Social plugins affect users’ privacy, so websites that use social media buttons need to wise up to their correct usage. The current legal situation means that misleading or erroneous privacy notices can result in cease and desist orders, fines, or even serious legal action. Therefore, users must be informed when accessing any website that collects personal data from consumers for advertising, commercial purposes, or creating user profiles. Above all, this ruling applies to e-commerce and online shops, as websites of this kind are required to provide comprehensive information regarding terms and conditions and returns policies.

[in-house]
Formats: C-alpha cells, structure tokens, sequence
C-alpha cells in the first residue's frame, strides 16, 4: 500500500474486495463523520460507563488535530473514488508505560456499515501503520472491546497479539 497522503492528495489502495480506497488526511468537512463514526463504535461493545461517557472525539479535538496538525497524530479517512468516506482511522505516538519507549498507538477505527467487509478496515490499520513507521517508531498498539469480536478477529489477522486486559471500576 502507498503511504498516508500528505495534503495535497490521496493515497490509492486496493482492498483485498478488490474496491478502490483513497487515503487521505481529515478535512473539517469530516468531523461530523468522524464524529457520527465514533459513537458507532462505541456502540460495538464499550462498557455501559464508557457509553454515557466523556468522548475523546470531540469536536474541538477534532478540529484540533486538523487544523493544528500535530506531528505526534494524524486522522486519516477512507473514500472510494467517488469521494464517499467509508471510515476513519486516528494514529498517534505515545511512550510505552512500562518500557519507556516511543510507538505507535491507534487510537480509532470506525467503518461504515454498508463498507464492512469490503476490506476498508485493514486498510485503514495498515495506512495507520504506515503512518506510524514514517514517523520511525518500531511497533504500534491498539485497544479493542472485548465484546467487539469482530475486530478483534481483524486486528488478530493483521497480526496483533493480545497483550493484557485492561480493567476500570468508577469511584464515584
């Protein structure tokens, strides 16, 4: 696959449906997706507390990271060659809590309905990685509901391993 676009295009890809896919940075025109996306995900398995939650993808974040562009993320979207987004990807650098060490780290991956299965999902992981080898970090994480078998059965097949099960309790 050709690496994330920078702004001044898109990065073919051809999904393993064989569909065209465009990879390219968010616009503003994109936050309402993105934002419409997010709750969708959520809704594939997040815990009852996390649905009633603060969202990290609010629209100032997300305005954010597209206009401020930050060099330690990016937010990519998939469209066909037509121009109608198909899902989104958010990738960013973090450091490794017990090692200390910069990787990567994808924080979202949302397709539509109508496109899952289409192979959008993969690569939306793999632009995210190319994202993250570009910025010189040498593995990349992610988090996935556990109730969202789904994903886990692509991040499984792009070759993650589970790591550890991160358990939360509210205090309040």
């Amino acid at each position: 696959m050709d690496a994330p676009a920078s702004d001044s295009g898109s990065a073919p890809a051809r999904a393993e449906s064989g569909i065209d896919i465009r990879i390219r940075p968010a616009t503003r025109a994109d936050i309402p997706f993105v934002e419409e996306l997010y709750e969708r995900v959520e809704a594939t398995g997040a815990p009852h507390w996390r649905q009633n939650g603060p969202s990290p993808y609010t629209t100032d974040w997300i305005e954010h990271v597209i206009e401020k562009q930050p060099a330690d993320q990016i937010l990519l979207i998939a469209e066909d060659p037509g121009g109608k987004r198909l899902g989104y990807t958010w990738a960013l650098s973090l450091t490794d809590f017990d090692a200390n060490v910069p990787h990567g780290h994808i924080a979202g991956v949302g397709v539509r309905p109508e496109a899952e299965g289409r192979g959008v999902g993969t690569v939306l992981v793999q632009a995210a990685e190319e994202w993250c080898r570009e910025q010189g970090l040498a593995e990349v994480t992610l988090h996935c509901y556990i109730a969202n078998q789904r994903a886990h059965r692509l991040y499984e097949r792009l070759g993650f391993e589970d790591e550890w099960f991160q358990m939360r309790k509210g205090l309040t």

Personal data isn’t only taken from online shops, however; cookies may well be used on other sites for other purposes, such as the fulfilment of a contractual relationship or media usage). Whether your web offer is an online shop or something else, if you have a clear and legal purpose to collect personal data on your website, you must display the information clearly. Before you can begin to collect data, users must be aware of the scope and nature of the data usage and explicitly give their consent to the collection of cookies. One way of obtaining the user’s consent, for example, is using the double opt-in process for a newsletter subscription. This process involves users clicking on a link sent to them via e-mail to confirm their permission to share their data. If the website operator provides no privacy policy notice, they are putting themselves at risk of legal action.

Possible problems with using social plugins